The plaudits that are now pouring in for Bobby Bowden in the wake of Monday’s announcement that he is resigning as the Florida State head coach come from every quarter – from Hall of Fame players and coaches and luminaries of every ilk, many well outside the arena of college football.
It would be the height of arrogance to expect that he would pay any particular attention to my compliments, of course.
But then a memory stirs of my first meeting with the legendary coach and I pause to think that my words of congratulations might indeed carry a weight beyond all proportion to my status.
It was early August of 1989 and the Seminoles were well into preparations for the season when I made arrangements to visit campus to do a story on a freshman player on the Seminoles’ roster.
At that time, I was a sports writer at the Biloxi (Miss.) Sun Herald and had been sent to Tallahassee to do a story on Terrell Buckley, who had been a star player on the Pascagoula High state title team of 1987.
Although Buckley was a prized prospect and would go on to win the Jim Thorpe Award at FSU in a few years, the Seminoles were such a power that little time or attention was wasted on a raw rookie.
Of course, Buckley was still a luminous star in his hometown, which is why I was dispatched to Tallahassee. Florida State was, at that time, just coming into its glory under Bowden. In fact, the ensuing decade would bring two national championships to the school, cementing Bowden’s status as a college football legend.
Mindful of the status of both the FSU program and its famous coach and equally mindful that I was just a small-town newspaper reporter doing a story on a player who wouldn’t sniff the field that season, I was hopeful that I might get two or three minutes of Bowden’s time, perhaps out by the practice field or between meetings. I was nervous. I figured I had better be ready to get the most I could in a small amount of time.
But when I arrived, I was stunned to find myself being ushered into Bowden’s office. There he was, rising up from his big desk and moving quickly toward me, thrusting out his hand and smiling broadly.
“Hello, Hello!’’ he said, pumping my hand as if I were a dear friend he hadn’t seen in ages. “How was your drive over? You thirsty?’’
Before I could answer, he was shouting out to his secretary, “Can you bring Slim here something to drink? What would you like? A Coke? Water? Boy, it’s good to see you! I appreciate you driving over! Here, please sit down!’’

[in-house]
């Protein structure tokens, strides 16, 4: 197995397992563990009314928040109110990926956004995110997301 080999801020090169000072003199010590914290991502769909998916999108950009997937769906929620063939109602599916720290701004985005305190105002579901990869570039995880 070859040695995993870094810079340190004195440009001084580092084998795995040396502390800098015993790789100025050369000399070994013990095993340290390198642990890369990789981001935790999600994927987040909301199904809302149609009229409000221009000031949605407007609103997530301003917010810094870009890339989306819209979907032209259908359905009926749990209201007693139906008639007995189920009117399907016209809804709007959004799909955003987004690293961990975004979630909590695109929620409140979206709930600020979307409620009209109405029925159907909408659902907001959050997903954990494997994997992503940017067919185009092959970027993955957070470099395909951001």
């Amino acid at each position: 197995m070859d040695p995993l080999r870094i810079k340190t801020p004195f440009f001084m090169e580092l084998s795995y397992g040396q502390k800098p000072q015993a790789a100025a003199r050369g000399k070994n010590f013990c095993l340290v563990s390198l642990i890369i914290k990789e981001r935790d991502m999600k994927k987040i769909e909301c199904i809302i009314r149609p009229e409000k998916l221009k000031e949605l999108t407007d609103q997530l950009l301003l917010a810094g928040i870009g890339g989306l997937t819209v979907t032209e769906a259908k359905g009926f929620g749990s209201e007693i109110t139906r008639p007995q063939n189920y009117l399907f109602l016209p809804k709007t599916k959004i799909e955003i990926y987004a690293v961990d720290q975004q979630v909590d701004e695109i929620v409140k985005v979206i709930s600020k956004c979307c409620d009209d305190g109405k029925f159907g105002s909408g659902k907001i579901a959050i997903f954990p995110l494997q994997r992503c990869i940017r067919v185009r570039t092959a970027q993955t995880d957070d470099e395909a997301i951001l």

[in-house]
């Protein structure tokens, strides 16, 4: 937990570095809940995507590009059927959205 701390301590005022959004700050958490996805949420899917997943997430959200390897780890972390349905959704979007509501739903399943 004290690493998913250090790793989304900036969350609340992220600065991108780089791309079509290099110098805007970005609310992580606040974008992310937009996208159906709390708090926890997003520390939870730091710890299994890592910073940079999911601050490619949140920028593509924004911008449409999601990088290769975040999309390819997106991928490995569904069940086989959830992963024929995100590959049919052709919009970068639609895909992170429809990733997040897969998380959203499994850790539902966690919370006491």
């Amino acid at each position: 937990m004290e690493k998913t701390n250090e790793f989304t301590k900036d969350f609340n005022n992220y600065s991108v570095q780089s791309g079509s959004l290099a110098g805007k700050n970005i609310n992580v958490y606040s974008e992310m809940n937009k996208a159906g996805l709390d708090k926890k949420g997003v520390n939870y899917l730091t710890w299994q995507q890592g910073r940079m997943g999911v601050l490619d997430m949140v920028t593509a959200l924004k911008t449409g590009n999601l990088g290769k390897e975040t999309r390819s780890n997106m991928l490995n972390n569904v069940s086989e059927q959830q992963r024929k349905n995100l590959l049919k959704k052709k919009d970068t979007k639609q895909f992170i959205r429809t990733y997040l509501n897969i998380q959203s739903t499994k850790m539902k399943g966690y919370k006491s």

This was not the reception I had anticipated.
After ushering me into a comfortable chair across from his desk, Bowden sank into his big chair, leaned back and asked what he could do for me. He seemed relaxed, like he had all the time in the world and that my arrival was a pleasing respite from his busy day.
I explained the purpose of my visit and Bowden went into another long soliloquy about what a great kid Terrell Buckley was, what a wonderful town Pascagoula was, what great coaching he had, what a wonderful mama he had, etc., etc.
I had hoped for a few minutes. After a half-hour, I began to feel a bit guilty, even though there was nothing in Bowden’s demeanor to suggest that he wouldn’t have been content to talk all afternoon, maybe even delay practice to continue the discussion.
When I rose to leave, he thanked me again for coming. “You let me know if there’s anything else you need for your story, OK? Anything at all. Boy, it was sure good to meet you, Slim! You come back and see us, all right?’’
Monday, when Bowden stepped down after 44 years as a head coach, including 34 seasons at Florida State where he transformed FSU from a joke to a power, I remember that day 20 years ago when he treated a small-town sports writer as if he were the lead columnist for The New York Times.
One need only examine his won-loss record to recognize that Bowden was a great coach.
My testimony is that he was an even better man.
So congratulations, coach Bowden.
And thanks for the hospitality.